Next Article in Journal
Next Article in Special Issue
Previous Article in Journal
Previous Article in Special Issue
Sensors 2013, 13(7), 9267-9293; doi:10.3390/s130709267
Article

An Approach for Characterizing and Comparing Hyperspectral Microscopy Systems

1
, 1
, 1
, 2
, 2,3,4
, 2,3,5
 and 1,2,3,*
Received: 27 May 2013; in revised form: 8 July 2013 / Accepted: 15 July 2013 / Published: 19 July 2013
(This article belongs to the Special Issue Spectral Imaging at the Microscale and Beyond)
View Full-Text   |   Download PDF [869 KB, uploaded 21 June 2014]
Abstract: Hyperspectral imaging and analysis approaches offer accurate detection and quantification of fluorescently-labeled proteins and cells in highly autofluorescent tissues. However, selecting optimum acquisition settings for hyperspectral imaging is often a daunting task. In this study, we compared two hyperspectral systems—a widefield system with acoustic optical tunable filter (AOTF) and charge coupled device (CCD) camera, and a confocal system with diffraction gratings and photomultiplier tube (PMT) array. We measured the effects of system parameters on hyperspectral image quality and linear unmixing results. Parameters that were assessed for the confocal system included pinhole diameter, laser power, PMT gain and for the widefield system included arc lamp intensity, and camera gain. The signal-to-noise ratio (SNR) and the root-mean-square error (RMS error) were measured to assess system performance. Photobleaching dynamics were studied. Finally, theoretical sensitivity studies were performed to estimate the incremental response (sensitivity) and false-positive detection rates (specificity). Results indicate that hyperspectral imaging assays are highly dependent on system parameters and experimental conditions. For detection of green fluorescent protein (GFP)-expressing cells in fixed lung tissues, a confocal pinhole of five airy disk units, high excitation intensity and low detector gain were optimal. The theoretical sensitivity studies revealed that widefield hyperspectral microscopy was able to detect GFP with fewer false positive occurrences than confocal microscopy, even though confocal microscopy offered improved signal and noise characteristics. These studies provide a framework for optimization that can be applied to a variety of hyperspectral imaging systems.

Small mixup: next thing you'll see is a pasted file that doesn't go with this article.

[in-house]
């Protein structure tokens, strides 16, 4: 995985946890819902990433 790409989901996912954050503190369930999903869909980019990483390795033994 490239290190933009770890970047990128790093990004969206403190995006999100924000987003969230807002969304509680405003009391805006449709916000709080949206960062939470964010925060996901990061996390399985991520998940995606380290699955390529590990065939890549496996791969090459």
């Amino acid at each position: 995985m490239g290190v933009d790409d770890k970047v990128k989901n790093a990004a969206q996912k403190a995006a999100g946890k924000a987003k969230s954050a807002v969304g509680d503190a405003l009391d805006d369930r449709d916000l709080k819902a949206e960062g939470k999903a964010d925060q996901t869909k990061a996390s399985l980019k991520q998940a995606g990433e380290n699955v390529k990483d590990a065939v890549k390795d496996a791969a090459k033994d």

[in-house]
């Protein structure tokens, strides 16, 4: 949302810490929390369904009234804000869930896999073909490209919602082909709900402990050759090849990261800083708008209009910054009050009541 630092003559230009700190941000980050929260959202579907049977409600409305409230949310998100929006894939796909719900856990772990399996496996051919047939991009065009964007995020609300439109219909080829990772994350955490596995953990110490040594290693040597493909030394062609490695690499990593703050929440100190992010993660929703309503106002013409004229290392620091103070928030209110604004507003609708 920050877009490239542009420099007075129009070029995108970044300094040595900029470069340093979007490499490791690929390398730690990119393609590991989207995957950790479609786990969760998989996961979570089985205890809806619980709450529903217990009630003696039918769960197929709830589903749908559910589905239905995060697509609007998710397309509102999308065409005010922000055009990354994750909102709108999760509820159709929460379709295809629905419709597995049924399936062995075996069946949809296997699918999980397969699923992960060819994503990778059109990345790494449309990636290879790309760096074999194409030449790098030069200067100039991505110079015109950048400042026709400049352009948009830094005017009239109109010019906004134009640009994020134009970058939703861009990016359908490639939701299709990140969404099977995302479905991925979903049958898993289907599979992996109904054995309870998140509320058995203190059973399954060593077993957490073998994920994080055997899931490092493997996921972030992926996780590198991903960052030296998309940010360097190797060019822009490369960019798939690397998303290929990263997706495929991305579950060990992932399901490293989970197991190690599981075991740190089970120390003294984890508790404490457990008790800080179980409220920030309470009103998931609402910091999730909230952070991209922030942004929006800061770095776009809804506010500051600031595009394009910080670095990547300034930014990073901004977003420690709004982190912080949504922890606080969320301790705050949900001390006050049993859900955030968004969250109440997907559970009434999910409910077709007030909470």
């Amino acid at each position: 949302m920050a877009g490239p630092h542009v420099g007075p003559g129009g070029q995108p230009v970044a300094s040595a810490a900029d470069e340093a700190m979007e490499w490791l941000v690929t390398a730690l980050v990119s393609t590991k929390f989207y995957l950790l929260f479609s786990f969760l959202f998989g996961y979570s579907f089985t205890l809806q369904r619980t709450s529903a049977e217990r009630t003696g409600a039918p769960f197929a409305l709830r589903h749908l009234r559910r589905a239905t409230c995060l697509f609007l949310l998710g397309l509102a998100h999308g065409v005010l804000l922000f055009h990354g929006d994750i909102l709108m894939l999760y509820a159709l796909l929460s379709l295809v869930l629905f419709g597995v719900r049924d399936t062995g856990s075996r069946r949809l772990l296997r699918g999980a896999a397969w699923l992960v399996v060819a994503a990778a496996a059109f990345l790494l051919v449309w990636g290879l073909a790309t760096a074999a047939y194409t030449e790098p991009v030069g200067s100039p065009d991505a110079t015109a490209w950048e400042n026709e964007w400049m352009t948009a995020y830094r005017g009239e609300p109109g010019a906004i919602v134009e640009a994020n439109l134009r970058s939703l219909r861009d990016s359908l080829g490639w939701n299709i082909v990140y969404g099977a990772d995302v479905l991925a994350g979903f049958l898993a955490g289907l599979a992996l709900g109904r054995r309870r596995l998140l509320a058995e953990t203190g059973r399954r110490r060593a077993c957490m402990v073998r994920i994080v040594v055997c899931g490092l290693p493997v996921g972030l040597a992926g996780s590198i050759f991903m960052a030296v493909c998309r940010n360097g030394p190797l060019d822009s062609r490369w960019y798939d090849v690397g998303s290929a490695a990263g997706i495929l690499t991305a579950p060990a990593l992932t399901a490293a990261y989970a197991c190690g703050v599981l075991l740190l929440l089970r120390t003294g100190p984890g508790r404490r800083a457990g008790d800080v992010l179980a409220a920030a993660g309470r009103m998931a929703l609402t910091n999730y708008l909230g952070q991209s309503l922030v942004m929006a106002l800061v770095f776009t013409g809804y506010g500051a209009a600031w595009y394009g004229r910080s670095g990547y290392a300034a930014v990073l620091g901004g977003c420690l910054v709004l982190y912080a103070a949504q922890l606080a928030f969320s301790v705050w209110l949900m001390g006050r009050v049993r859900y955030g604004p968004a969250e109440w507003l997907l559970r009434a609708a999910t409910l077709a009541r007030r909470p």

Keywords: hyperspectral imaging; spectral analysis; microscopy; confocal; widefield; signal to noise ratio; photobleaching hyperspectral imaging; spectral analysis; microscopy; confocal; widefield; signal to noise ratio; photobleaching
This is an open access article distributed under the Creative Commons Attribution License which permits unrestricted use, distribution, and reproduction in any medium, provided the original work is properly cited.

Export to BibTeX |
EndNote


MDPI and ACS Style

Annamdevula, N.S.; Sweat, B.; Favreau, P.; Lindsey, A.S.; Alvarez, D.F.; Rich, T.C.; Leavesley, S.J. An Approach for Characterizing and Comparing Hyperspectral Microscopy Systems. Sensors 2013, 13, 9267-9293.

AMA Style

Annamdevula NS, Sweat B, Favreau P, Lindsey AS, Alvarez DF, Rich TC, Leavesley SJ. An Approach for Characterizing and Comparing Hyperspectral Microscopy Systems. Sensors. 2013; 13(7):9267-9293.

Chicago/Turabian Style

Annamdevula, Naga S.; Sweat, Brenner; Favreau, Peter; Lindsey, Ashley S.; Alvarez, Diego F.; Rich, Thomas C.; Leavesley, Silas J. 2013. "An Approach for Characterizing and Comparing Hyperspectral Microscopy Systems." Sensors 13, no. 7: 9267-9293.



Sensors EISSN 1424-8220 Published by MDPI AG, Basel, Switzerland RSS E-Mail Table of Contents Alert